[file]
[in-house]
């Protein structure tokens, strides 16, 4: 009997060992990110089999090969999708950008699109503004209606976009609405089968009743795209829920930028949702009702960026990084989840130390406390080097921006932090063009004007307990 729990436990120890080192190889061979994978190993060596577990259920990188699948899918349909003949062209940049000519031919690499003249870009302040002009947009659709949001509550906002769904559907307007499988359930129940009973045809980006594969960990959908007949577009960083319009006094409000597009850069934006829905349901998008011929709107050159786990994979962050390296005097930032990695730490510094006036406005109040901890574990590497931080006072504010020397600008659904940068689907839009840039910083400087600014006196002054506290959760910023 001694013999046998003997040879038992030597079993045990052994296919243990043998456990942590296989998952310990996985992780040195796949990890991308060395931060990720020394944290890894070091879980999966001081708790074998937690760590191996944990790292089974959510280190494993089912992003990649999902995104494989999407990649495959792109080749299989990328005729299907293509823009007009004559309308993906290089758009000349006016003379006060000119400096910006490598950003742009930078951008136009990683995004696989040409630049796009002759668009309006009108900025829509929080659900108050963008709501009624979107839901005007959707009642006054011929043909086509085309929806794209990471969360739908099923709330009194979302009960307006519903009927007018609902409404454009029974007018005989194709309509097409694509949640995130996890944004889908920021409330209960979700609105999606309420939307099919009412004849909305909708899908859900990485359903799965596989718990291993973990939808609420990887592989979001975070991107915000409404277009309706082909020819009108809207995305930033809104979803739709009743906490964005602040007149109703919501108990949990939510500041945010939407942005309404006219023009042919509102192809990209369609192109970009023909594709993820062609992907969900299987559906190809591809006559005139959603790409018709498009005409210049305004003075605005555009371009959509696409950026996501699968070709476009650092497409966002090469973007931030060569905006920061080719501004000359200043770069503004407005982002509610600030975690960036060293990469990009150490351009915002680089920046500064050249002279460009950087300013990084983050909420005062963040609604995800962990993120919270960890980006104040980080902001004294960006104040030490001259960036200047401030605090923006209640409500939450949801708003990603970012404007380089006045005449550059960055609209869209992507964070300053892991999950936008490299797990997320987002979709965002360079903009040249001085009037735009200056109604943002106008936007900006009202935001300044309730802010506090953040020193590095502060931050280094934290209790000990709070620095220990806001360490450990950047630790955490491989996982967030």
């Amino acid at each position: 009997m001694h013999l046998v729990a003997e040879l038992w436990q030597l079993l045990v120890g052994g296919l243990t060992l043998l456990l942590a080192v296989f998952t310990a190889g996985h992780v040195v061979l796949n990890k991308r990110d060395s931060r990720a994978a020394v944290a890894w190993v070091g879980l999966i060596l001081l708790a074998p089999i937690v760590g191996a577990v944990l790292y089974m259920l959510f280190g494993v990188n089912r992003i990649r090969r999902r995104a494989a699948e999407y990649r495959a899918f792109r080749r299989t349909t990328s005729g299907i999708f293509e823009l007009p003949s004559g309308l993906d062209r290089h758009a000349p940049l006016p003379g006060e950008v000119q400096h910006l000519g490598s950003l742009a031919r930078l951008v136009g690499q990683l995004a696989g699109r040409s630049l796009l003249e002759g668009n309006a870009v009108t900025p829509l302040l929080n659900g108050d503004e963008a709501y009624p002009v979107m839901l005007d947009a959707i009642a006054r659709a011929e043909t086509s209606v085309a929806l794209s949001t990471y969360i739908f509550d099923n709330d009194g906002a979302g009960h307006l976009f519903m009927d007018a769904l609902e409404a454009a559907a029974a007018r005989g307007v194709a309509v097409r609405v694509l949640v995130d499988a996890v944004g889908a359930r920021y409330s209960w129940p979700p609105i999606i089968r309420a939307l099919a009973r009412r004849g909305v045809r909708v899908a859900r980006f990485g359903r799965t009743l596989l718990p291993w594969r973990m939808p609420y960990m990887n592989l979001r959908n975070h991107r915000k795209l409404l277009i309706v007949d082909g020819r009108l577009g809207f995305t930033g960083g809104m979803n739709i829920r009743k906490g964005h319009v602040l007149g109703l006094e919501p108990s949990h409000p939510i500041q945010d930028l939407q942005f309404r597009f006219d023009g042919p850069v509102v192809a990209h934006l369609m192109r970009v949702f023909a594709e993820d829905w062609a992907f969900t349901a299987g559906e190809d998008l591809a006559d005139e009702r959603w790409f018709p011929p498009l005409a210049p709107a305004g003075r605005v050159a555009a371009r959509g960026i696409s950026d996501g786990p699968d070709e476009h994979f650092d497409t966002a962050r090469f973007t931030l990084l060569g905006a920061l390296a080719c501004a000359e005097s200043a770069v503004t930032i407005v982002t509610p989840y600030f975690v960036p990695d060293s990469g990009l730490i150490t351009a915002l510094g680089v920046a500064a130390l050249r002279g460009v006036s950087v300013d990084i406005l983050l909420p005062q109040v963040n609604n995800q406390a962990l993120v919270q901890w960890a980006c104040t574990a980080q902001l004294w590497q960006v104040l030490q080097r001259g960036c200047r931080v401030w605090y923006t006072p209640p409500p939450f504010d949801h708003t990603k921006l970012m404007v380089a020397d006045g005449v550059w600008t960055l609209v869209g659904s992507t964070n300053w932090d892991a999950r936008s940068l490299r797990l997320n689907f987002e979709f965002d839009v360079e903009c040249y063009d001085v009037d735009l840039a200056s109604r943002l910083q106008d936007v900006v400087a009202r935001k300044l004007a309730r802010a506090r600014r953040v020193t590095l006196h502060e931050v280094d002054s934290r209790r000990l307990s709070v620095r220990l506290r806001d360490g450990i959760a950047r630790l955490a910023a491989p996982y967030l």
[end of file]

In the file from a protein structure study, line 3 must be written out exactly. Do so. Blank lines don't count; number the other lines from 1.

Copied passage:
């Amino acid at each position: 009997m001694h013999l046998v729990a003997e040879l038992w436990q030597l079993l045990v120890g052994g296919l243990t060992l043998l456990l942590a080192v296989f998952t310990a190889g996985h992780v040195v061979l796949n990890k991308r990110d060395s931060r990720a994978a020394v944290a890894w190993v070091g879980l999966i060596l001081l708790a074998p089999i937690v760590g191996a577990v944990l790292y089974m259920l959510f280190g494993v990188n089912r992003i990649r090969r999902r995104a494989a699948e999407y990649r495959a899918f792109r080749r299989t349909t990328s005729g299907i999708f293509e823009l007009p003949s004559g309308l993906d062209r290089h758009a000349p940049l006016p003379g006060e950008v000119q400096h910006l000519g490598s950003l742009a031919r930078l951008v136009g690499q990683l995004a696989g699109r040409s630049l796009l003249e002759g668009n309006a870009v009108t900025p829509l302040l929080n659900g108050d503004e963008a709501y009624p002009v979107m839901l005007d947009a959707i009642a006054r659709a011929e043909t086509s209606v085309a929806l794209s949001t990471y969360i739908f509550d099923n709330d009194g906002a979302g009960h307006l976009f519903m009927d007018a769904l609902e409404a454009a559907a029974a007018r005989g307007v194709a309509v097409r609405v694509l949640v995130d499988a996890v944004g889908a359930r920021y409330s209960w129940p979700p609105i999606i089968r309420a939307l099919a009973r009412r004849g909305v045809r909708v899908a859900r980006f990485g359903r799965t009743l596989l718990p291993w594969r973990m939808p609420y960990m990887n592989l979001r959908n975070h991107r915000k795209l409404l277009i309706v007949d082909g020819r009108l577009g809207f995305t930033g960083g809104m979803n739709i829920r009743k906490g964005h319009v602040l007149g109703l006094e919501p108990s949990h409000p939510i500041q945010d930028l939407q942005f309404r597009f006219d023009g042919p850069v509102v192809a990209h934006l369609m192109r970009v949702f023909a594709e993820d829905w062609a992907f969900t349901a299987g559906e190809d998008l591809a006559d005139e009702r959603w790409f018709p011929p498009l005409a210049p709107a305004g003075r605005v050159a555009a371009r959509g960026i696409s950026d996501g786990p699968d070709e476009h994979f650092d497409t966002a962050r090469f973007t931030l990084l060569g905006a920061l390296a080719c501004a000359e005097s200043a770069v503004t930032i407005v982002t509610p989840y600030f975690v960036p990695d060293s990469g990009l730490i150490t351009a915002l510094g680089v920046a500064a130390l050249r002279g460009v006036s950087v300013d990084i406005l983050l909420p005062q109040v963040n609604n995800q406390a962990l993120v919270q901890w960890a980006c104040t574990a980080q902001l004294w590497q960006v104040l030490q080097r001259g960036c200047r931080v401030w605090y923006t006072p209640p409500p939450f504010d949801h708003t990603k921006l970012m404007v380089a020397d006045g005449v550059w600008t960055l609209v869209g659904s992507t964070n300053w932090d892991a999950r936008s940068l490299r797990l997320n689907f987002e979709f965002d839009v360079e903009c040249y063009d001085v009037d735009l840039a200056s109604r943002l910083q106008d936007v900006v400087a009202r935001k300044l004007a309730r802010a506090r600014r953040v020193t590095l006196h502060e931050v280094d002054s934290r209790r000990l307990s709070v620095r220990l506290r806001d360490g450990i959760a950047r630790l955490a910023a491989p996982y967030l």